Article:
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The Effect of Environmental Design on Reducing Nursing Errors and Increasing Efficiency in Acute Care Settings: A Review and Analysis of the Literature

Originally Published:
Key Point Summary
Key Concepts/Context

In acute care settings, the physical environment plays an important role in staff efficiency and patient safety. Some research suggests that poor environments can result in staff stress, anxiety, and distractions due to noise; artificial lighting; improper or inadequate ventilation; and disorienting layouts of nursing units. There is less research on how environmental factors affect nursing staff health, effectiveness, errors, and job satisfaction. 


This two-part study included an extensive review and analysis of the literature related to healthcare design and medication/nursing errors, staff efficiency and safety, infection control, and patient outcomes, as well as multidisciplinary acute-care focus groups working in three hospitals. The research questions, which were designed to elicit practical insights for reducing medical errors, included:

(1) What are the effects of physical environmental variables on nursing errors, nurses’ efficiency, and quality of patient care in medical/surgical nursing units?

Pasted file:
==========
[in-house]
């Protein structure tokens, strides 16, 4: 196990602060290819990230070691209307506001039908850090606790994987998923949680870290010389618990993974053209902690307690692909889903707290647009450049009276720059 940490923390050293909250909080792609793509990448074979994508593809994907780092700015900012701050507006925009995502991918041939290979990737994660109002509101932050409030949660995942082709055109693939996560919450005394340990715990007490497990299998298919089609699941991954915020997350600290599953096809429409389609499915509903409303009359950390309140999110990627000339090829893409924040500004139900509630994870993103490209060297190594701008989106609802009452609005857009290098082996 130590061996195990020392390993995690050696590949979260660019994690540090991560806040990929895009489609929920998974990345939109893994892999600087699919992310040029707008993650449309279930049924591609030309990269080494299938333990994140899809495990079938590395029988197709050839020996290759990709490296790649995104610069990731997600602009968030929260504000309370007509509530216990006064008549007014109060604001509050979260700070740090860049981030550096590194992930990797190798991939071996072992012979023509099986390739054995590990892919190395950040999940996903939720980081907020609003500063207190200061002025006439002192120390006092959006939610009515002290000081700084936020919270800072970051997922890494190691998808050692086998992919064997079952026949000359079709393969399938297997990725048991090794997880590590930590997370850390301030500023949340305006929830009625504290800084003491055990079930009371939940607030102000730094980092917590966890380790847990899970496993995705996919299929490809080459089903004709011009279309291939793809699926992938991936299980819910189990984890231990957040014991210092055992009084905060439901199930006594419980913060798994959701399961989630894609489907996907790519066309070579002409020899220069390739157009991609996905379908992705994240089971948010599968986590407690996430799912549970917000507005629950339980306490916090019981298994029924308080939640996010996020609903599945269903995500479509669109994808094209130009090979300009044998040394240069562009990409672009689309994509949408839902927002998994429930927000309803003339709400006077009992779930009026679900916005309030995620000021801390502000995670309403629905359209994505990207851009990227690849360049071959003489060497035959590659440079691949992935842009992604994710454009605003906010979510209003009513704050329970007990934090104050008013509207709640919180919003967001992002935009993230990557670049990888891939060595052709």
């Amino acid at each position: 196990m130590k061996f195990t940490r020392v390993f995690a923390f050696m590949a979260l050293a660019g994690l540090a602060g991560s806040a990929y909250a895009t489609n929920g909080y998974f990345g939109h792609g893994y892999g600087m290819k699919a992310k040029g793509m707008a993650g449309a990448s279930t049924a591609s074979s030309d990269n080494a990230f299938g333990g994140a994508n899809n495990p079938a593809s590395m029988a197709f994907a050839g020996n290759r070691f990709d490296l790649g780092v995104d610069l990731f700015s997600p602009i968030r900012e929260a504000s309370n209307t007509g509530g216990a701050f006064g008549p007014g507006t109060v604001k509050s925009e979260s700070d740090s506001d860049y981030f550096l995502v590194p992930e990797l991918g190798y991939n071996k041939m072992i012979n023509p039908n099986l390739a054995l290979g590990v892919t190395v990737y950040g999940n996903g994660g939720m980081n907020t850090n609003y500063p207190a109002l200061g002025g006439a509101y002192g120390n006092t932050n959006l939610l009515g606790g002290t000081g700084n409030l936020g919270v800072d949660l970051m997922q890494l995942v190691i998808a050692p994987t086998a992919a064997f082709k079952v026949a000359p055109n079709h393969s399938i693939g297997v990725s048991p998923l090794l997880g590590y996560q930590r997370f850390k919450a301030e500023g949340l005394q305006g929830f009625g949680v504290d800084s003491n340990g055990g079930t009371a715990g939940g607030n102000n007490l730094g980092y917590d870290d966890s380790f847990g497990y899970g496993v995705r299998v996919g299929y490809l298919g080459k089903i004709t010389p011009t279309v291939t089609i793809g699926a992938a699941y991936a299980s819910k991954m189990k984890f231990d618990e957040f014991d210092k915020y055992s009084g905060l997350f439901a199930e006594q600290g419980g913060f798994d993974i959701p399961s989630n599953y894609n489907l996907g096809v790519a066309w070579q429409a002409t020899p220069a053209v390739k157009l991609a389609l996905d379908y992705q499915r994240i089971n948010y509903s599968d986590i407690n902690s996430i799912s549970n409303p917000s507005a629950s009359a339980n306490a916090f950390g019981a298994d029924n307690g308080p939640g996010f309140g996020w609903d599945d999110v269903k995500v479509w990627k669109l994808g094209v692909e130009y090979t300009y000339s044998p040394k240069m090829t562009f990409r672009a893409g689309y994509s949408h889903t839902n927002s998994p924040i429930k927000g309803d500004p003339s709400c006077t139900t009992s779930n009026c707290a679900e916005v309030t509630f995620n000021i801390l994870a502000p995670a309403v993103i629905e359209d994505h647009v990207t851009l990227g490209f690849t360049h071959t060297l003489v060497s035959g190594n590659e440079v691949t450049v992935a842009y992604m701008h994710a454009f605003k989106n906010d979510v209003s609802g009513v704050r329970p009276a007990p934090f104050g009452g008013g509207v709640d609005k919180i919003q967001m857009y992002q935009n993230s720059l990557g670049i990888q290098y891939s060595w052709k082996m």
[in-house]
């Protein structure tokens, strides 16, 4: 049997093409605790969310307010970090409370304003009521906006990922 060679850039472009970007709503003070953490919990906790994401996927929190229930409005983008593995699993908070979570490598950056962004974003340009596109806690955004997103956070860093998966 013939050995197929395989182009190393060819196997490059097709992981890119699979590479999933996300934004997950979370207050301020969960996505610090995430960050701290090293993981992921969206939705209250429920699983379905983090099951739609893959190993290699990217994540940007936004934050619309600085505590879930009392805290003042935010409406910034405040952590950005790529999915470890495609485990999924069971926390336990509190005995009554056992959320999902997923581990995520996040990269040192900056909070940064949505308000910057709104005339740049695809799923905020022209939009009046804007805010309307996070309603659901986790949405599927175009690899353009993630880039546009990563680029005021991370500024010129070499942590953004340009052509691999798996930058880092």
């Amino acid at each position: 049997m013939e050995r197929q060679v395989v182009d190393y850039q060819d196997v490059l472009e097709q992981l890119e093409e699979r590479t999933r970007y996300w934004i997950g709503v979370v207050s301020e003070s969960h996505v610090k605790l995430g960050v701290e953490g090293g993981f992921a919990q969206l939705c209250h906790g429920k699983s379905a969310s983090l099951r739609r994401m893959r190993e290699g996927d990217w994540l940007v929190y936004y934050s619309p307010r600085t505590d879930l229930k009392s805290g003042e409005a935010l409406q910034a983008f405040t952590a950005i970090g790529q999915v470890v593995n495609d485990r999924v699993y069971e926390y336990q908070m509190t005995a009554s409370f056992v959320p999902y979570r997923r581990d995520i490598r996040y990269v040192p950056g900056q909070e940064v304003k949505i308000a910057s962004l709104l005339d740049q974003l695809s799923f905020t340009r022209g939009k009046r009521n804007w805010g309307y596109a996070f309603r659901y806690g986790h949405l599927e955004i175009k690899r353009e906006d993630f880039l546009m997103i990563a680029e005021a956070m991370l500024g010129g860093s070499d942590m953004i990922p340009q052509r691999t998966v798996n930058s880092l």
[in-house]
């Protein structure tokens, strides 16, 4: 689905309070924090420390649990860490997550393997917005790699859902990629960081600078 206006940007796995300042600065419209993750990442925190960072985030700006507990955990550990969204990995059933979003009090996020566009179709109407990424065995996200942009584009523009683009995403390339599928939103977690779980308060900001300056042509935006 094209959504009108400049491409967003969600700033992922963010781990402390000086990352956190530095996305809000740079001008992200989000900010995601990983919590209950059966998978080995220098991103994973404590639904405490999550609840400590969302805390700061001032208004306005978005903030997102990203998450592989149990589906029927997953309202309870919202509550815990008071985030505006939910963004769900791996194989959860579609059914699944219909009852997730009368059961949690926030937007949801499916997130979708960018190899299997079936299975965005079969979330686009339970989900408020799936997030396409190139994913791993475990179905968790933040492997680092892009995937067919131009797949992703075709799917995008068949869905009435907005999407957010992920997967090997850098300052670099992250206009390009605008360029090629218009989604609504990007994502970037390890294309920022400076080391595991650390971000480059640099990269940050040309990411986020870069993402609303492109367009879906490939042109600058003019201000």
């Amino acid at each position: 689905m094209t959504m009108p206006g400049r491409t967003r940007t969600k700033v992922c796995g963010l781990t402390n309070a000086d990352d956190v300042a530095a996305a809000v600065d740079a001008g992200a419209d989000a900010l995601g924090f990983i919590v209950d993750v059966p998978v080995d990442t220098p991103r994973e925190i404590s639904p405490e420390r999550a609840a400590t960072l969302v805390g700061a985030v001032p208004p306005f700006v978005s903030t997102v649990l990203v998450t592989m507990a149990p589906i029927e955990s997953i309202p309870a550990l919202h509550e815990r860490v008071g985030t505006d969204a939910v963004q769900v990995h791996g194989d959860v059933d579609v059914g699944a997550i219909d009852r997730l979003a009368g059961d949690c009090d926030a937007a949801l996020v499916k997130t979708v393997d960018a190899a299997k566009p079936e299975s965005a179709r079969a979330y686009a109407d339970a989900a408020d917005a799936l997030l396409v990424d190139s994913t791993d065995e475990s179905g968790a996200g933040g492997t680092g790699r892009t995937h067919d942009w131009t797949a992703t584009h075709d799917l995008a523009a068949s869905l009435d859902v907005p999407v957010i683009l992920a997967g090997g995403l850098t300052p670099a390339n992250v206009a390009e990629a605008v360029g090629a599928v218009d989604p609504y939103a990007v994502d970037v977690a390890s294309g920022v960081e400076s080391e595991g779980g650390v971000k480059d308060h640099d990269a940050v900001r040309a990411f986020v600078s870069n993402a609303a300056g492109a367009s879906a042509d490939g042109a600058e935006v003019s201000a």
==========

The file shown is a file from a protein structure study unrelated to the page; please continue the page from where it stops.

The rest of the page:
(2) What are the effects of physical environmental variables on nurses’ job satisfaction and performance, health, and safety in medical/surgical nursing units?


For the literature review, the researchers identified, analyzed, and assigned degree-of-evidence ratings based on the rigor of the study (i.e., sample size, research design, tools used, and method of analysis) 352 relevant journal articles, books, book chapters, and reports. The researchers classified literature that presented evidence-based research as empirical (204), while they classified descriptive or conceptual literature as nonempirical (148), which they then further subdivided into expert opinion and anecdotal information. The investigators also conducted three focus groups of multidisciplinary staff at three hospitals in the Pacific Northwest to specifically understand the potential role of the physical environment on medication errors.

Design Implications